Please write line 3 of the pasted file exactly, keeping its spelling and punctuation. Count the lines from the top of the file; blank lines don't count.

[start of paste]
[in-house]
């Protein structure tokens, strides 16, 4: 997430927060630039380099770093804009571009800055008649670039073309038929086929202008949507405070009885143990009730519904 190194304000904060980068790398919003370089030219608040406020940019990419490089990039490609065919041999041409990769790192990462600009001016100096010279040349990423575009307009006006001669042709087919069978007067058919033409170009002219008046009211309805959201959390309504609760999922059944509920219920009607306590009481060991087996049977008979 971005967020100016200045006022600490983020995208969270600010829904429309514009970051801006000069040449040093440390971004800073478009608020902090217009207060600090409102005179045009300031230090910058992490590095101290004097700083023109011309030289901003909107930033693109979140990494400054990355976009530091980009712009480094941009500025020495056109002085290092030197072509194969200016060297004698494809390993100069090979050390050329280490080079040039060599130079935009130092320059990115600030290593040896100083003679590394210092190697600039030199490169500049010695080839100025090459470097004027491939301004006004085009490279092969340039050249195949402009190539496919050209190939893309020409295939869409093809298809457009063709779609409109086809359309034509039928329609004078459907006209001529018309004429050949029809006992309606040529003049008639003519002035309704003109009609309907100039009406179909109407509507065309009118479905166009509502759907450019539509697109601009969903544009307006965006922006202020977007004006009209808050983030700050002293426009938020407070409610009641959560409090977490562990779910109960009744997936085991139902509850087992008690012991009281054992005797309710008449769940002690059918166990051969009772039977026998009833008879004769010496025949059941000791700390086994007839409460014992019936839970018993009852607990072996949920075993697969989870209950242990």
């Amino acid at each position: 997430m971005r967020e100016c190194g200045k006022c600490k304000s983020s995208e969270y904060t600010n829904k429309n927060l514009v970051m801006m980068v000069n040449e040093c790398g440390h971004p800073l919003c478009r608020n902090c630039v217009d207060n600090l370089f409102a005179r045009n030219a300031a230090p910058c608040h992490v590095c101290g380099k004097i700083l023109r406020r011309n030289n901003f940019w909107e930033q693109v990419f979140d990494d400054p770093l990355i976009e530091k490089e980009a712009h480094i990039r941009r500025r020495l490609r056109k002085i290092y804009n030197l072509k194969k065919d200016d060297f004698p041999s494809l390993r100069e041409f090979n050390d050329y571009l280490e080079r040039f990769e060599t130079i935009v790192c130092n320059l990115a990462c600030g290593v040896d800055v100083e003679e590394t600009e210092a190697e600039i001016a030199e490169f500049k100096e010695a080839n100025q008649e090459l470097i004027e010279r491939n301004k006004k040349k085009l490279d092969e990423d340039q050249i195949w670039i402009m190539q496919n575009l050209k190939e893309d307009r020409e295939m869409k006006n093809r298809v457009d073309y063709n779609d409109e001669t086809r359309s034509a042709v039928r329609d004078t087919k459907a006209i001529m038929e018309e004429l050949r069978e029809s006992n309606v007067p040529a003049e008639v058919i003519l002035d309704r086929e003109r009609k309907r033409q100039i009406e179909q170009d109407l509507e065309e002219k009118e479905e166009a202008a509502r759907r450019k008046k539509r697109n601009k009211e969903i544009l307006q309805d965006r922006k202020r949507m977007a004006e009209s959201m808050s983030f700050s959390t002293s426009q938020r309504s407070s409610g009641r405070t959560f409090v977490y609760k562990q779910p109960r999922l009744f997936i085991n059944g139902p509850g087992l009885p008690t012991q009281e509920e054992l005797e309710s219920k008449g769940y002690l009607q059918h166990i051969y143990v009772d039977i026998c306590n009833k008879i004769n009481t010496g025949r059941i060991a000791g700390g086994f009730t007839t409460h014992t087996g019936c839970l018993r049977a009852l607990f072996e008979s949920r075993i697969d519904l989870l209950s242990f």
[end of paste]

């Amino acid at each position: 997430m971005r967020e100016c190194g200045k006022c600490k304000s983020s995208e969270y904060t600010n829904k429309n927060l514009v970051m801006m980068v000069n040449e040093c790398g440390h971004p800073l919003c478009r608020n902090c630039v217009d207060n600090l370089f409102a005179r045009n030219a300031a230090p910058c608040h992490v590095c101290g380099k004097i700083l023109r406020r011309n030289n901003f940019w909107e930033q693109v990419f979140d990494d400054p770093l990355i976009e530091k490089e980009a712009h480094i990039r941009r500025r020495l490609r056109k002085i290092y804009n030197l072509k194969k065919d200016d060297f004698p041999s494809l390993r100069e041409f090979n050390d050329y571009l280490e080079r040039f990769e060599t130079i935009v790192c130092n320059l990115a990462c600030g290593v040896d800055v100083e003679e590394t600009e210092a190697e600039i001016a030199e490169f500049k100096e010695a080839n100025q008649e090459l470097i004027e010279r491939n301004k006004k040349k085009l490279d092969e990423d340039q050249i195949w670039i402009m190539q496919n575009l050209k190939e893309d307009r020409e295939m869409k006006n093809r298809v457009d073309y063709n779609d409109e001669t086809r359309s034509a042709v039928r329609d004078t087919k459907a006209i001529m038929e018309e004429l050949r069978e029809s006992n309606v007067p040529a003049e008639v058919i003519l002035d309704r086929e003109r009609k309907r033409q100039i009406e179909q170009d109407l509507e065309e002219k009118e479905e166009a202008a509502r759907r450019k008046k539509r697109n601009k009211e969903i544009l307006q309805d965006r922006k202020r949507m977007a004006e009209s959201m808050s983030f700050s959390t002293s426009q938020r309504s407070s409610g009641r405070t959560f409090v977490y609760k562990q779910p109960r999922l009744f997936i085991n059944g139902p509850g087992l009885p008690t012991q009281e509920e054992l005797e309710s219920k008449g769940y002690l009607q059918h166990i051969y143990v009772d039977i026998c306590n009833k008879i004769n009481t010496g025949r059941i060991a000791g700390g086994f009730t007839t409460h014992t087996g019936c839970l018993r049977a009852l607990f072996e008979s949920r075993i697969d519904l989870l209950s242990f």